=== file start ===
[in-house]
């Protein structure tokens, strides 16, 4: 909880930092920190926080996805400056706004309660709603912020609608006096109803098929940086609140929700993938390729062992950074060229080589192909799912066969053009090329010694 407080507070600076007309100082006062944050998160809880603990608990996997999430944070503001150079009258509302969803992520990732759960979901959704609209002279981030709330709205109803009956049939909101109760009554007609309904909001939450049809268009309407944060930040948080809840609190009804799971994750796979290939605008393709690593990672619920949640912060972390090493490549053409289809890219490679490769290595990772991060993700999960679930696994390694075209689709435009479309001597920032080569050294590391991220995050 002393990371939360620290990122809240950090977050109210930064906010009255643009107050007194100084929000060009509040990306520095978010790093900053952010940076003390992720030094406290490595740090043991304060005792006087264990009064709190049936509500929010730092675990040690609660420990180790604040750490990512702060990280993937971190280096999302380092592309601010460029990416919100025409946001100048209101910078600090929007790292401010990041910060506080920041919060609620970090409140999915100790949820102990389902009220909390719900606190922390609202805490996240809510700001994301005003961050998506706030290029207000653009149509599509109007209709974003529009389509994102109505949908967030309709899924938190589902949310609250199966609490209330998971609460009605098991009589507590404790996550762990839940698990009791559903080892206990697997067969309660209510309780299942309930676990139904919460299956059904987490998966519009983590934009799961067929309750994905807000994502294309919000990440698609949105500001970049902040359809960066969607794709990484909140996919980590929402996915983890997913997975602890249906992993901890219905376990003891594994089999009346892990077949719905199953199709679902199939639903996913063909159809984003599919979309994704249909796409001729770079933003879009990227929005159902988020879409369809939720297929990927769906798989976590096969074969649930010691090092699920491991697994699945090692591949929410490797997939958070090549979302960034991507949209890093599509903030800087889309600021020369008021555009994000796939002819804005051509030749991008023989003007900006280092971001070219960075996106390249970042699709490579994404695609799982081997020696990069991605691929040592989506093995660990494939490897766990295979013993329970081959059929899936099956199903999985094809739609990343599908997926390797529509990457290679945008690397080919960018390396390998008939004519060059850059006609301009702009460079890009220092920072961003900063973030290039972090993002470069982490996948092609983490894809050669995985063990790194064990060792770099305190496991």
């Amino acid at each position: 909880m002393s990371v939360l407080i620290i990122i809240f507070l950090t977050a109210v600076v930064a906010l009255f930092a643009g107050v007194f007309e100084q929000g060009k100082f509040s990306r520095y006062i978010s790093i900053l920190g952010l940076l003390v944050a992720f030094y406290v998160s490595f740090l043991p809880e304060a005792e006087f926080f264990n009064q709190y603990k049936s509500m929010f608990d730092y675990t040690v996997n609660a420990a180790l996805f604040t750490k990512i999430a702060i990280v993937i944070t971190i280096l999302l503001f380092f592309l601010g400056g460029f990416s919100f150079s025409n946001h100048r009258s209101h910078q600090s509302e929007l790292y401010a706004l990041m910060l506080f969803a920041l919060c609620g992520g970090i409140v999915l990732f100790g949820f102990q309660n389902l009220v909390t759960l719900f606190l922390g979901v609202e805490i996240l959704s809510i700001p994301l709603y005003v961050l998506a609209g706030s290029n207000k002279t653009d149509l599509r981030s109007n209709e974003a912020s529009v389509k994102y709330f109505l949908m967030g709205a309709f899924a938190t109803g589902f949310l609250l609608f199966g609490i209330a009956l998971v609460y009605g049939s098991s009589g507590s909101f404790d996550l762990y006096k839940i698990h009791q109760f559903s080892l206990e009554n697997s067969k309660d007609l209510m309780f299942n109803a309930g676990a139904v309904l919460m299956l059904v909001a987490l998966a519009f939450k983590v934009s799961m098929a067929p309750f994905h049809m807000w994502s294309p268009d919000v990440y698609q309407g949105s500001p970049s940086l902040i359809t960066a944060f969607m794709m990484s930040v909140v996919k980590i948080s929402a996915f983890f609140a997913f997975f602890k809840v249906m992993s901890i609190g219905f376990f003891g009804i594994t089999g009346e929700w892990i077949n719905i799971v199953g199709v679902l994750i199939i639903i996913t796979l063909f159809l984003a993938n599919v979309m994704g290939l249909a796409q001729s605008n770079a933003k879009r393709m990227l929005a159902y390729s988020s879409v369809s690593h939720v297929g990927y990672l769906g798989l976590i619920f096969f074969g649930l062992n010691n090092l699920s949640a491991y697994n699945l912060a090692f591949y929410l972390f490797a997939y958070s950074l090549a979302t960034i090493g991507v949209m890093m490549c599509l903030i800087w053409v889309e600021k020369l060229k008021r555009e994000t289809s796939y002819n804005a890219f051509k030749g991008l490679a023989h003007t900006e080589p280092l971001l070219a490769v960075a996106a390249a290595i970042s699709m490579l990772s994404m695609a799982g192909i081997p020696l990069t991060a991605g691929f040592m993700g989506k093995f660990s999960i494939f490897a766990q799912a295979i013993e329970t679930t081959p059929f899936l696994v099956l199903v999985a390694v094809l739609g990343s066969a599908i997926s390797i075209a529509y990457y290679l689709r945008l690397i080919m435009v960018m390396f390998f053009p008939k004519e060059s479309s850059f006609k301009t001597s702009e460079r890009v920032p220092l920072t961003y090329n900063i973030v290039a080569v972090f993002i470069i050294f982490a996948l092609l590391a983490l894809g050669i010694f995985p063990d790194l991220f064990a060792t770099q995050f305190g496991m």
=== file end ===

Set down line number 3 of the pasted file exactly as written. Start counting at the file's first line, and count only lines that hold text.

């Amino acid at each position: 909880m002393s990371v939360l407080i620290i990122i809240f507070l950090t977050a109210v600076v930064a906010l009255f930092a643009g107050v007194f007309e100084q929000g060009k100082f509040s990306r520095y006062i978010s790093i900053l920190g952010l940076l003390v944050a992720f030094y406290v998160s490595f740090l043991p809880e304060a005792e006087f926080f264990n009064q709190y603990k049936s509500m929010f608990d730092y675990t040690v996997n609660a420990a180790l996805f604040t750490k990512i999430a702060i990280v993937i944070t971190i280096l999302l503001f380092f592309l601010g400056g460029f990416s919100f150079s025409n946001h100048r009258s209101h910078q600090s509302e929007l790292y401010a706004l990041m910060l506080f969803a920041l919060c609620g992520g970090i409140v999915l990732f100790g949820f102990q309660n389902l009220v909390t759960l719900f606190l922390g979901v609202e805490i996240l959704s809510i700001p994301l709603y005003v961050l998506a609209g706030s290029n207000k002279t653009d149509l599509r981030s109007n209709e974003a912020s529009v389509k994102y709330f109505l949908m967030g709205a309709f899924a938190t109803g589902f949310l609250l609608f199966g609490i209330a009956l998971v609460y009605g049939s098991s009589g507590s909101f404790d996550l762990y006096k839940i698990h009791q109760f559903s080892l206990e009554n697997s067969k309660d007609l209510m309780f299942n109803a309930g676990a139904v309904l919460m299956l059904v909001a987490l998966a519009f939450k983590v934009s799961m098929a067929p309750f994905h049809m807000w994502s294309p268009d919000v990440y698609q309407g949105s500001p970049s940086l902040i359809t960066a944060f969607m794709m990484s930040v909140v996919k980590i948080s929402a996915f983890f609140a997913f997975f602890k809840v249906m992993s901890i609190g219905f376990f003891g009804i594994t089999g009346e929700w892990i077949n719905i799971v199953g199709v679902l994750i199939i639903i996913t796979l063909f159809l984003a993938n599919v979309m994704g290939l249909a796409q001729s605008n770079a933003k879009r393709m990227l929005a159902y390729s988020s879409v369809s690593h939720v297929g990927y990672l769906g798989l976590i619920f096969f074969g649930l062992n010691n090092l699920s949640a491991y697994n699945l912060a090692f591949y929410l972390f490797a997939y958070s950074l090549a979302t960034i090493g991507v949209m890093m490549c599509l903030i800087w053409v889309e600021k020369l060229k008021r555009e994000t289809s796939y002819n804005a890219f051509k030749g991008l490679a023989h003007t900006e080589p280092l971001l070219a490769v960075a996106a390249a290595i970042s699709m490579l990772s994404m695609a799982g192909i081997p020696l990069t991060a991605g691929f040592m993700g989506k093995f660990s999960i494939f490897a766990q799912a295979i013993e329970t679930t081959p059929f899936l696994v099956l199903v999985a390694v094809l739609g990343s066969a599908i997926s390797i075209a529509y990457y290679l689709r945008l690397i080919m435009v960018m390396f390998f053009p008939k004519e060059s479309s850059f006609k301009t001597s702009e460079r890009v920032p220092l920072t961003y090329n900063i973030v290039a080569v972090f993002i470069i050294f982490a996948l092609l590391a983490l894809g050669i010694f995985p063990d790194l991220f064990a060792t770099q995050f305190g496991m």